Interactions are ways in which the characters can engage with the people, places, and things of the world. The purposes are manifold, but include entertainment. Sometimes, it is simply pure fun to visit a new part of the world. The reward is learning about the setting. This reward is easy to obtain for the characters, and it looks a lot like the setting responding favorably towards the characters. Failure looks like the world responding with hostility towards the characters.
Place: A location provides dangerous challenges through things like weather, terrain, or even a mob that attempts to flush out the characters.
People: A single person or entity responds with hostility. This might look like a full combat, betrayal, or a plot to remove social status from the characters.
Things: An item the character interacts fails and the item’s hostility implies some condition is placed upon the characters. This could also look like money becoming a problem to the players in that everyone in the world wants what they have!
The important thing to remember about interactions is that they are interactive between the people around the game table. Determine the outcome “in character” between game master and player, or resolve it with dice. Choose which suits your table best.
Fight It Out
Combat encounters are simple, challenging, and hostile to character life and limb. They result in the characters succeeding to live another day, or suffering injury, capture, or death.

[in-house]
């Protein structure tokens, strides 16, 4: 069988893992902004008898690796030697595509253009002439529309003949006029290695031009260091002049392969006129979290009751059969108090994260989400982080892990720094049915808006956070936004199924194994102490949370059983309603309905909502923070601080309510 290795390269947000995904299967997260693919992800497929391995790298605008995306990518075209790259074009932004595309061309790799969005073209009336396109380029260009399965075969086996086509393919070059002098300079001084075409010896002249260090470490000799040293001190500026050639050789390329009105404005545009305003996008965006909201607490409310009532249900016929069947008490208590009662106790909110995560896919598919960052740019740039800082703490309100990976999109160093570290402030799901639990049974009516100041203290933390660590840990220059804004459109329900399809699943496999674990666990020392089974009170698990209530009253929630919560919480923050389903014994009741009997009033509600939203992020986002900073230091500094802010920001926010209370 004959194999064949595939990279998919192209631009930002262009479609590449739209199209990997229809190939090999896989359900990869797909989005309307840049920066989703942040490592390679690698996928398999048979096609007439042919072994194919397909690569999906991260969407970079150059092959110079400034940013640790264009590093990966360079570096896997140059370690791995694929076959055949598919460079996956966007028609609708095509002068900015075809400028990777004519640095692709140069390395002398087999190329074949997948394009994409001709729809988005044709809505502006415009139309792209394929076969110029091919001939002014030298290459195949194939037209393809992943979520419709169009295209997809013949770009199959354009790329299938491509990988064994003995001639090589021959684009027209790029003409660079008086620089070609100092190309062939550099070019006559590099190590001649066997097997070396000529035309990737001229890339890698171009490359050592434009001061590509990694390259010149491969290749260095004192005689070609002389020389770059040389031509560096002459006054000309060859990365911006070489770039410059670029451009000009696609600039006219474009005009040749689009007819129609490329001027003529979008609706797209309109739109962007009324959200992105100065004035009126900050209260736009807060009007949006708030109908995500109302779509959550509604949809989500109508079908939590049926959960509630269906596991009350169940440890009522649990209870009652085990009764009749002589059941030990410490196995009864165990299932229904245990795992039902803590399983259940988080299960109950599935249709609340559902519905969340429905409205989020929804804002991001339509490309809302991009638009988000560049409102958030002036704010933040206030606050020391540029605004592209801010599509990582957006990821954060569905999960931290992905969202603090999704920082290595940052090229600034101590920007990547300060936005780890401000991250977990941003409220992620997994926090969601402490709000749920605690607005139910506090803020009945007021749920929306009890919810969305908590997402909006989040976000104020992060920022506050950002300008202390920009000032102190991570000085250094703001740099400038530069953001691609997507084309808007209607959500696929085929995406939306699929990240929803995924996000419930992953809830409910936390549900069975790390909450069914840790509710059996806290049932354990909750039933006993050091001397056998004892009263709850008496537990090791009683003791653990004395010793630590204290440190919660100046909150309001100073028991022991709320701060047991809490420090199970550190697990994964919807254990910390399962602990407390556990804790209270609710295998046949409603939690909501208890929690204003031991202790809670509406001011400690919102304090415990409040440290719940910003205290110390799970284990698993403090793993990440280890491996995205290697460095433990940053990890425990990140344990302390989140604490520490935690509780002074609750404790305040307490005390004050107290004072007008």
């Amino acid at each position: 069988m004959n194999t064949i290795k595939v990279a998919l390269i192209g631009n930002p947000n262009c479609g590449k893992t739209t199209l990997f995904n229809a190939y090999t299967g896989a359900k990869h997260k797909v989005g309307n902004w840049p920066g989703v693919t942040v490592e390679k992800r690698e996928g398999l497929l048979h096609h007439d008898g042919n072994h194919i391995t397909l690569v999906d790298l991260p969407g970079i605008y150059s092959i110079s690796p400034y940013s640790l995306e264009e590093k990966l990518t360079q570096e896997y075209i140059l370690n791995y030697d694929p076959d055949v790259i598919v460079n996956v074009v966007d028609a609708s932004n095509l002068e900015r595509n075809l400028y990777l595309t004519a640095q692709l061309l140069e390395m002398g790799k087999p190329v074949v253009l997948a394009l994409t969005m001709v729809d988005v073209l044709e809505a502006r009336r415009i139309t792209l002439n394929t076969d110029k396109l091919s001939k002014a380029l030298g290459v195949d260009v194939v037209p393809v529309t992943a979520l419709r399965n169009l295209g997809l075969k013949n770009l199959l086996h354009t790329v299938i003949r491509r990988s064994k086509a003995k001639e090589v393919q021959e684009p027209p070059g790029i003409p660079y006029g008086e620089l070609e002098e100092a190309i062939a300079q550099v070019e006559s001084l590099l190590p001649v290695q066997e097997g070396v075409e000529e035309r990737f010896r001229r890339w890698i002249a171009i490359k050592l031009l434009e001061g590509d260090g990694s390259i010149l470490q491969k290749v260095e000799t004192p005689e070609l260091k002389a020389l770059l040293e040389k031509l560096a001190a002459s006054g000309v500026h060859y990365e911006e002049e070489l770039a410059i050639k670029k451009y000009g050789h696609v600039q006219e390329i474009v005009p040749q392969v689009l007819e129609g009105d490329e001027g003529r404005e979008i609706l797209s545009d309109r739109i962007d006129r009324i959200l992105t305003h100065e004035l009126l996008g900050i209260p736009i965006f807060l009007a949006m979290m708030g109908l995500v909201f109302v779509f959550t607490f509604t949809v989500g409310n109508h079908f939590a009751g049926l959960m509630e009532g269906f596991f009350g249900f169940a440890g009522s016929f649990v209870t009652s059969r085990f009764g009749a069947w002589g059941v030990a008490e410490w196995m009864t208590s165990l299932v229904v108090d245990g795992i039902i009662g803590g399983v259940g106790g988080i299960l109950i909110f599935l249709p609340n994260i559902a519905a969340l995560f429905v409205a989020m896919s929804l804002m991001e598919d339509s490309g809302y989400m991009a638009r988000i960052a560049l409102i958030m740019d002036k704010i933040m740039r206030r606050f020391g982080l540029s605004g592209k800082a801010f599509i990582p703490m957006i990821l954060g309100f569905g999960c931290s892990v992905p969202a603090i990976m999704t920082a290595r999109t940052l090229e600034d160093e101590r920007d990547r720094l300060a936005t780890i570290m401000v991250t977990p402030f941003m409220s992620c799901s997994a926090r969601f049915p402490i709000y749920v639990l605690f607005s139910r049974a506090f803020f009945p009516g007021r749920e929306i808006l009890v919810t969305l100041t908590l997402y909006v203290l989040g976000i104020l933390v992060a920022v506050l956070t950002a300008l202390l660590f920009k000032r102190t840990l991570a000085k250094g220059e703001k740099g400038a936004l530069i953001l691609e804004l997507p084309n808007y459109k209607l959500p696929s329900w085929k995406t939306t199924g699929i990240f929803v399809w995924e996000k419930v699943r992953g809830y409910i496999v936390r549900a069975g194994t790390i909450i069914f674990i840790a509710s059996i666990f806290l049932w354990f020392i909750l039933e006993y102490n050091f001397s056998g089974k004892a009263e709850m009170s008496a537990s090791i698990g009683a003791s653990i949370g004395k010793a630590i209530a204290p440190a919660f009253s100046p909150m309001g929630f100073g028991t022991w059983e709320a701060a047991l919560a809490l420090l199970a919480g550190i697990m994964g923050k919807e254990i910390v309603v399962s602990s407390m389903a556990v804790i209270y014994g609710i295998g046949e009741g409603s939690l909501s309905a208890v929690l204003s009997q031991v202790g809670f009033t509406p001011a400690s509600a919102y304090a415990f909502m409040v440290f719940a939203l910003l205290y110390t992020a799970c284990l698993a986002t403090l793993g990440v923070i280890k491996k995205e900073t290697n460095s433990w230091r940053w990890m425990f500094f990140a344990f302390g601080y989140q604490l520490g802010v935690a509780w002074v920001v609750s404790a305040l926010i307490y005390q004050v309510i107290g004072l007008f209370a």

Now that you have selected the type of encounter, you can select a hook to place in front of the players. This is a hint or offer designed to lure players into buying into this encounter, so make it flashy. For simplicity, hooks can be observed or incited.
One of these things just doesn’t belong here! To make an observable hint, describe 3 features within a setting, but make one of those features seem out of place.
For example, at a royal party the characters enjoy some downtime after their last adventure. At the event, they see servants delivering drinks, fancy dresses and gowns, and a band playing in the corner. One of the musicians wears a tattered white robe and smokes a long pipe in between sessions. This oddity can draw the players into the interaction with Starblood, the witch.
An incited hook happens to the players — they don’t go looking for trouble, but trouble finds them. For example, Starblood directly approaches the characters at the party disguised as a server with drinks.